With the passing of Question 3 on November's ballot, Massachusetts voted to approve the use of medical marijuana at the beginning of the new year. The law allows for up to 35 dispensaries throughout the state and in some cases of hardship the ability to grow the plant at home.
Many of the details of the law have yet to be determined by the Massachusetts Department of Public Health, but Walpole Deputy Police Chief John Carmichael is hoping that law enforcement officials will have a say at the table.
“DPH is going to have to sit down, hopefully, with law enforcement and medical people and the whole gamut, and try and come up with some regulations on the stuff," he said. "Because we still don’t know what a 60-day supply is, we don’t think that you should allow people to be given a doctor’s recommendation with no expiration date, we don’t think there shouldn’t be an age limit on it, where a kid doesn’t even have to have permission from his parents to get a recommendation. There’s a lot of things that have to be ironed out still.”
One thing that is certain is that Carmichael would prefer to see a medical marijuana dispensary in Walpole over an abundance of people with growing operations in their homes.
The law allows for people to apply for a hardship license in order to grow marijuana at home. The hardship would be based on financial reasons, transportation or physical inability to get to a dispensary.
From his standpoint, a dispensary would be easier to keep tabs on and would potentially reduce the number of people growing marijuana in their homes in Walpole.
“My worry is what’s going to happen if we don’t have a dispensary in Walpole? Chances are we’re going to have more indoor grow houses. If we do have one, it’s going to be less likely that the people could declare a hardship and be given a hardship license to go and grow it,” he said.
"To be honest with you, from my point of view, if we had to have one or the other I would take the dispensary in an industrial area where we could watch them, we could keep our eye on the activity around it, we could do compliance and make sure that only medical marijuana people are getting it, there’s no diversion, it’s not going out the back door,” he said.
Carmichael said that as of right now, local police would not receive any notification if a resident in town has been approved for a hardship license to grow marijuana in their home. That makes oversight of who is growing and where much harder, he said.
“With indoor grow houses nobody has to tell the police that they’re there. So DPH, who issues the card for the cardholder, doesn’t have to tell the Walpole Police that there’s one on Stone Street," he said.
He made clear that any dispensary in Walpole should be in an industrial location away from the downtown area.
"Obviously we don’t want one in the center of town, we don’t want one in front of the high school or any of our schools or child care facilities,” he said.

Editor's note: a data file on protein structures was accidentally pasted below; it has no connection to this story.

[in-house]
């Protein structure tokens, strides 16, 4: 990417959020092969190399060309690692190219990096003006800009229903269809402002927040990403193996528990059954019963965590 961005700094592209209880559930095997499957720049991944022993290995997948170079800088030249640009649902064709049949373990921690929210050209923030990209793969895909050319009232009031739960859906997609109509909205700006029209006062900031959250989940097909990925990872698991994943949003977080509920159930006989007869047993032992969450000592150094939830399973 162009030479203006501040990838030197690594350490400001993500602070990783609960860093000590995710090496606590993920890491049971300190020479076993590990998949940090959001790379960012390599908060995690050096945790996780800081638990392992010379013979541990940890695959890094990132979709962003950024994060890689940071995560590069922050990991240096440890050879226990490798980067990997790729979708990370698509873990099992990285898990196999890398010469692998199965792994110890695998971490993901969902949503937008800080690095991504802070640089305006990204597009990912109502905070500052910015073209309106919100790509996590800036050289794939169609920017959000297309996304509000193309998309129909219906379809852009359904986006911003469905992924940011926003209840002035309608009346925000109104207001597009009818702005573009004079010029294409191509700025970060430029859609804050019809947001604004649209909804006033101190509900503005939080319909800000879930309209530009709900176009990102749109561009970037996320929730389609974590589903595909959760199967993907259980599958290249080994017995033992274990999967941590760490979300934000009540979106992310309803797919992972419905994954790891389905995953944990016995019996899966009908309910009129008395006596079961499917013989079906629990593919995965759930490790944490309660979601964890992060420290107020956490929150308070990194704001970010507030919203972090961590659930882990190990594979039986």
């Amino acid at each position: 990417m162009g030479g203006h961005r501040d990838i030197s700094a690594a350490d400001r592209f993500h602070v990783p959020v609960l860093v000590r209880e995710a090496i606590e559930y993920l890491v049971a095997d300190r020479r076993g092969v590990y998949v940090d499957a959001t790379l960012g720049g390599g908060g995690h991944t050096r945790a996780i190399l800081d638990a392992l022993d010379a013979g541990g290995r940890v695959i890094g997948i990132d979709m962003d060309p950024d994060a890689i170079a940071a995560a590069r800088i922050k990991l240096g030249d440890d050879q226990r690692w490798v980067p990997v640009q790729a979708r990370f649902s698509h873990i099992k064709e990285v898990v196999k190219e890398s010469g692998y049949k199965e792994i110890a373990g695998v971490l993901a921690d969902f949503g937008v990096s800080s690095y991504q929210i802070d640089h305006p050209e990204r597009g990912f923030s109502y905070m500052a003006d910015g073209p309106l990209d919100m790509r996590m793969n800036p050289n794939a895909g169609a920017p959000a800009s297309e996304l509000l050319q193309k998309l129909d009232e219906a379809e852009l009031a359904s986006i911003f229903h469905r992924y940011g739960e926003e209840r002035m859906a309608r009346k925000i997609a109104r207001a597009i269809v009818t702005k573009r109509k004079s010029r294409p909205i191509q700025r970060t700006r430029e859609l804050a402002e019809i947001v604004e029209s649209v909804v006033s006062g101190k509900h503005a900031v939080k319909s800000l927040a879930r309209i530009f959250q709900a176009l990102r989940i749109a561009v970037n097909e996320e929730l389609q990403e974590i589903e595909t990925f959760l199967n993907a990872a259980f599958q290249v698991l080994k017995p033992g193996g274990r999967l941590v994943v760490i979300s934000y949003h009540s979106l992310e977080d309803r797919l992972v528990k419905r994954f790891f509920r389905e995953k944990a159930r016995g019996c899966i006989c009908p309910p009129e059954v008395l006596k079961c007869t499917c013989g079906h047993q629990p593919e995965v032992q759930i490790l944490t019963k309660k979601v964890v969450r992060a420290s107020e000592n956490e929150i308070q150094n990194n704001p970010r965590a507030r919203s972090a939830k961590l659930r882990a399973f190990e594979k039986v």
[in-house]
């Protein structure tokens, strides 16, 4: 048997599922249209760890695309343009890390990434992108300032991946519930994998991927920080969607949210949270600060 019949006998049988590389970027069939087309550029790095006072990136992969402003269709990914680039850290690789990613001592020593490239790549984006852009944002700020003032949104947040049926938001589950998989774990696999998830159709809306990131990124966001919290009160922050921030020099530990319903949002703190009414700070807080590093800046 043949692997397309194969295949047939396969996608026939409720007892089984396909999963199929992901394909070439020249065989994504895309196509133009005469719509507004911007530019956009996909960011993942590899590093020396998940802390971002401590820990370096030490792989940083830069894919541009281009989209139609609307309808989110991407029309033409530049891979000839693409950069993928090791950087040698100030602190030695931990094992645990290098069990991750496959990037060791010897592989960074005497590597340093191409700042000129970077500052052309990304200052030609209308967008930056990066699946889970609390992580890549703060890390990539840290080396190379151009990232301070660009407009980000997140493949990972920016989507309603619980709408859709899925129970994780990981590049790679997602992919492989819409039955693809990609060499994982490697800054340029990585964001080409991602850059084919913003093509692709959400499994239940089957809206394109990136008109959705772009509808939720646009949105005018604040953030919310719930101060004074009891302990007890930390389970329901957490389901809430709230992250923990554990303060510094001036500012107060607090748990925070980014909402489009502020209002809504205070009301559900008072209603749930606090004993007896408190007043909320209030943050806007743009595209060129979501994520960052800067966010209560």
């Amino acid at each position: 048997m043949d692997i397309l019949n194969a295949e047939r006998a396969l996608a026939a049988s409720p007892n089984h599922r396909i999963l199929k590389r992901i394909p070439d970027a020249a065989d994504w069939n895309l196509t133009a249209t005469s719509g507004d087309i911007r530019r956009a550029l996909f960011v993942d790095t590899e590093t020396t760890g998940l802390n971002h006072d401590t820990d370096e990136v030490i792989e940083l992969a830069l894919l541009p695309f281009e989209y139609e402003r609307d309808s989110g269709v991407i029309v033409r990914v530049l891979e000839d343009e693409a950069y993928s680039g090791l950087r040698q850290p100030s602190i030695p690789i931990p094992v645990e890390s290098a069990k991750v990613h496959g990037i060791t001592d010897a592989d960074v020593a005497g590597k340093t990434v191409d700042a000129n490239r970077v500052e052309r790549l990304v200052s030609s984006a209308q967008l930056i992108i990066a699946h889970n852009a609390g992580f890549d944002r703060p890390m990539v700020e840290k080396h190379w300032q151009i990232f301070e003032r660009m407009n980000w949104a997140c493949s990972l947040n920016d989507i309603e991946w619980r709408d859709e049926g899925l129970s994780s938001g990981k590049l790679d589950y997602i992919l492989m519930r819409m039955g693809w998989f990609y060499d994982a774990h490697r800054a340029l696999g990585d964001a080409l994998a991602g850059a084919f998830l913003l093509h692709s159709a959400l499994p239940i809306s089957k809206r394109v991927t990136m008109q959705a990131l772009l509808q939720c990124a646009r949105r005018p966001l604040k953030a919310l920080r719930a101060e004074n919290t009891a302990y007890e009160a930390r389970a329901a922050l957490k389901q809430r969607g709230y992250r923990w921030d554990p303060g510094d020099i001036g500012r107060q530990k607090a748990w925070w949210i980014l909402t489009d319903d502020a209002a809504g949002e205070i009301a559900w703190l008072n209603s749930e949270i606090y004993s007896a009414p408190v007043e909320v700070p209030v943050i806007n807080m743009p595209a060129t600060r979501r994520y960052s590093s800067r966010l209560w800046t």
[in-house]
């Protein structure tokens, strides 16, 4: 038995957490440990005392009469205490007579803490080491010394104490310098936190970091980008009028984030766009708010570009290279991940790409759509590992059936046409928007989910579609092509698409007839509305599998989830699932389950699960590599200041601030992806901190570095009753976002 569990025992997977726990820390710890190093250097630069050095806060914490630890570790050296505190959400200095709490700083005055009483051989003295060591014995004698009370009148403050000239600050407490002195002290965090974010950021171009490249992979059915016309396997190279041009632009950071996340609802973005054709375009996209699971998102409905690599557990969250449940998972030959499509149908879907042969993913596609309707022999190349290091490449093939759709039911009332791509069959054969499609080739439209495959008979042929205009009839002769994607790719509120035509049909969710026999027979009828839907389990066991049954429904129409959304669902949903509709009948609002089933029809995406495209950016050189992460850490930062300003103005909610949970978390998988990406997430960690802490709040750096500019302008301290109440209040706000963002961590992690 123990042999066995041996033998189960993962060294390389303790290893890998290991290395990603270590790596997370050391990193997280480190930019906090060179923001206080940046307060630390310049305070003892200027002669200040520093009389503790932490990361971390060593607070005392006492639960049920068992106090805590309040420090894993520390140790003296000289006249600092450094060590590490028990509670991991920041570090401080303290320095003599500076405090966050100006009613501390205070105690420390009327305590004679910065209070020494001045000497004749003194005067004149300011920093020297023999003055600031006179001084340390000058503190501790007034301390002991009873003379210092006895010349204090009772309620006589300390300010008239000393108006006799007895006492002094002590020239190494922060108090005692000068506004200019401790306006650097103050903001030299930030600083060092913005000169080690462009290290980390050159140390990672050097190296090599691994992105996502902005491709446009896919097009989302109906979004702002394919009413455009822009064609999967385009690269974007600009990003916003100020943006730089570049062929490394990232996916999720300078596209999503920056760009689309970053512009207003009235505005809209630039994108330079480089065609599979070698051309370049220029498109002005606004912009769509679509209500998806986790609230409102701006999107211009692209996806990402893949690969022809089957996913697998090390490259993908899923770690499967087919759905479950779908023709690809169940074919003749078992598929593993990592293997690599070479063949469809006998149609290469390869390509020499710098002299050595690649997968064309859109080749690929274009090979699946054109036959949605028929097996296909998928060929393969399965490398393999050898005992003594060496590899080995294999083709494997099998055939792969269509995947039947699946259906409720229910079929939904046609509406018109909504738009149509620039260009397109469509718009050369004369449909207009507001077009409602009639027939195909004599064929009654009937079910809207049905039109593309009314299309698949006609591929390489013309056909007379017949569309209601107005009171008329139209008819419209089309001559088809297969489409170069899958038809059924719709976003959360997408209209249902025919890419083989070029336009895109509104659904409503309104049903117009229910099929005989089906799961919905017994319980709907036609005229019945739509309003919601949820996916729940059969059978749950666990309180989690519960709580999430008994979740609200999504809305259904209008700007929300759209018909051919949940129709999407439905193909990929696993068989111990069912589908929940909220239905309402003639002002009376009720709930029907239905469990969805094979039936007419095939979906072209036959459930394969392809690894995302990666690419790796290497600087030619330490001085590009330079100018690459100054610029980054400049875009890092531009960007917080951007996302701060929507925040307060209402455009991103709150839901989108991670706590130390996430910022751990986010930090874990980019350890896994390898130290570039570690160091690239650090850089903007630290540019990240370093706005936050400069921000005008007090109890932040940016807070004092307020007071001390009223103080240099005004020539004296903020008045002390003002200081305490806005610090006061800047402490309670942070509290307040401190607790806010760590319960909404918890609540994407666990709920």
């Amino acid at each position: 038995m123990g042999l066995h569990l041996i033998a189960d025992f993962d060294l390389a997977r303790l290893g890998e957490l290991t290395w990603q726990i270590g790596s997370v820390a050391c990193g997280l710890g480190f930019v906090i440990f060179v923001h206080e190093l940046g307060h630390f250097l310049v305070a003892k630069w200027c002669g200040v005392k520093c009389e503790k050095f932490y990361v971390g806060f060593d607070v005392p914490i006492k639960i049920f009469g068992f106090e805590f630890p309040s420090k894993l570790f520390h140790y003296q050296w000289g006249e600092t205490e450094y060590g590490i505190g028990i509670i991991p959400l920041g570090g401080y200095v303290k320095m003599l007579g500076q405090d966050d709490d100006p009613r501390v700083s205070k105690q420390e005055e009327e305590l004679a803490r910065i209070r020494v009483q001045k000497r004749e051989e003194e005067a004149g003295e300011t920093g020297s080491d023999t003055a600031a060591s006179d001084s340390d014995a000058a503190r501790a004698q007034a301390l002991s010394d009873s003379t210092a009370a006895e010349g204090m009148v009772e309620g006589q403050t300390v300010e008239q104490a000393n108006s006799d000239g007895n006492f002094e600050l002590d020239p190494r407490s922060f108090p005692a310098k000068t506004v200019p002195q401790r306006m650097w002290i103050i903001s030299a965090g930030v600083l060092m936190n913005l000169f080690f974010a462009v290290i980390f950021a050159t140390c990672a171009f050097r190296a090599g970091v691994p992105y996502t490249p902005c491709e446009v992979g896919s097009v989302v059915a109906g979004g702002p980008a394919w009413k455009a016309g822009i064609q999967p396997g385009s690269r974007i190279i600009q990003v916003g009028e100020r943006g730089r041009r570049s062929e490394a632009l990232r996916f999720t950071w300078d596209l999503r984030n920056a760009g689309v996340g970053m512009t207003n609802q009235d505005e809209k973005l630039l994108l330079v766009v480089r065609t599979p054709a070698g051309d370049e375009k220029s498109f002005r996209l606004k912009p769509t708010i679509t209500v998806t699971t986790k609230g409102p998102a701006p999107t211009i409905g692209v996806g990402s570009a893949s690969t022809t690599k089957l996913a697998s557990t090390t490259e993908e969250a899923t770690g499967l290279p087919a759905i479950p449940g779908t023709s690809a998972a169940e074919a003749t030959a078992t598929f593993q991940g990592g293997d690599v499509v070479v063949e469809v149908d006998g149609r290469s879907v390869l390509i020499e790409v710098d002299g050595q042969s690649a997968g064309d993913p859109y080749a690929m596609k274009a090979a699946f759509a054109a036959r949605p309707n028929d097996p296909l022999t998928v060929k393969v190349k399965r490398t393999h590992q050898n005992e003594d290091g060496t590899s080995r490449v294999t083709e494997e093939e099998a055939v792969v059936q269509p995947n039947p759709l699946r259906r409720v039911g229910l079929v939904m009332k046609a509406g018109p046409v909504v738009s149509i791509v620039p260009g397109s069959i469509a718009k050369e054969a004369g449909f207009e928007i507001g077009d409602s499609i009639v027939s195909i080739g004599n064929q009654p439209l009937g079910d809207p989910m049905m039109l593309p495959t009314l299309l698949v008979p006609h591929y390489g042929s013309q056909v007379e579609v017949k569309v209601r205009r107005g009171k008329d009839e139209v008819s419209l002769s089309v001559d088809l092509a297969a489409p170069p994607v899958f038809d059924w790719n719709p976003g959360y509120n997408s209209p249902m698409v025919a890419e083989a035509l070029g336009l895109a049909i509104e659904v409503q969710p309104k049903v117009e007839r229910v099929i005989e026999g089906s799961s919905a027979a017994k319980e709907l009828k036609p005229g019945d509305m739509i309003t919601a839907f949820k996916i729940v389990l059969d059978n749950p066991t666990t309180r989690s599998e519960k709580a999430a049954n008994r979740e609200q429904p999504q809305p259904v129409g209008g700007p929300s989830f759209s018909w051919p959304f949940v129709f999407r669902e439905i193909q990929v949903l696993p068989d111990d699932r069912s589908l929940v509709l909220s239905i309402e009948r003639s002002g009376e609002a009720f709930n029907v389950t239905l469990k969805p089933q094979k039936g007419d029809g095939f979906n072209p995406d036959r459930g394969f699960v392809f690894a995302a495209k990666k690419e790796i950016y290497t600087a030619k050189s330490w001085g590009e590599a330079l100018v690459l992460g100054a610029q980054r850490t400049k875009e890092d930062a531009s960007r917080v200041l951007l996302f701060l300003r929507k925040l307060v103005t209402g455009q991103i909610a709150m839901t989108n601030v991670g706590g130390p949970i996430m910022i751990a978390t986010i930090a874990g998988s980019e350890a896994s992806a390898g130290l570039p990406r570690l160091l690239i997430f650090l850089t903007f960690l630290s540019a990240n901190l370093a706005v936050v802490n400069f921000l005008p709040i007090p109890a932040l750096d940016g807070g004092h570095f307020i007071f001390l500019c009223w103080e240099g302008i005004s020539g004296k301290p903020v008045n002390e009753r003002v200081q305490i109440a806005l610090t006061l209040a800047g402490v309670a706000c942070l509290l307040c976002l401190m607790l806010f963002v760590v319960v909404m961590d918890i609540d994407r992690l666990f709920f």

Although he is in favor of seeing a dispensary in town, Carmichael was outspoken against the law before the election and thinks it will have a negative impact in many ways.
“Medical marijuana is still in violation of federal law. So land owners and people that own apartment buildings are still subject to civil forfeiture under the Drug Enforcement Administration, so that’s going to be a whole issue that’s going to have to be dealt with," he said.
Another issue will be the impact it will have on kids in town.
“As the police department, we’re very involved in the Drug and Alcohol Coalition that was started years ago and we’ve been struggling to try and deal with these drug issues and alcohol issues that come up. Like last year when we had a high number of overdoses, as a community, we looked at how we are going to deal with this problem and the answer was when they overdose it’s too late. You have to deal with it when they’re in their adolescence.”
He said the new law would allow for more availability for youngsters to get access to marijuana.
“I think the impact is going to be on a wider array of kids because we’ve seen the age of onset dip [since decriminalization] and we’ve seen more kids in that age group use or initiate. That’s a problem for later on because that’s associated with future drug problems. These overdoses that we’re having, if that was dealt with back earlier in their drug use history - because the patterns of behavior are developed in adolescence - we wouldn’t be having those problems,” Carmichael said.
“This doesn’t help in our efforts to try and combat the drug problem because we’ve made it worse now,” he said.
Carmichael and the Walpole Police face a potentially uphill battle in adjusting to the new law and the further easement of restrictions on marijuana usage in the state.
“The voters told police, 'We do not want civil or criminal liability for medical marijuana smoking,'" he said. “It’s nothing we’ve ever dealt with before.”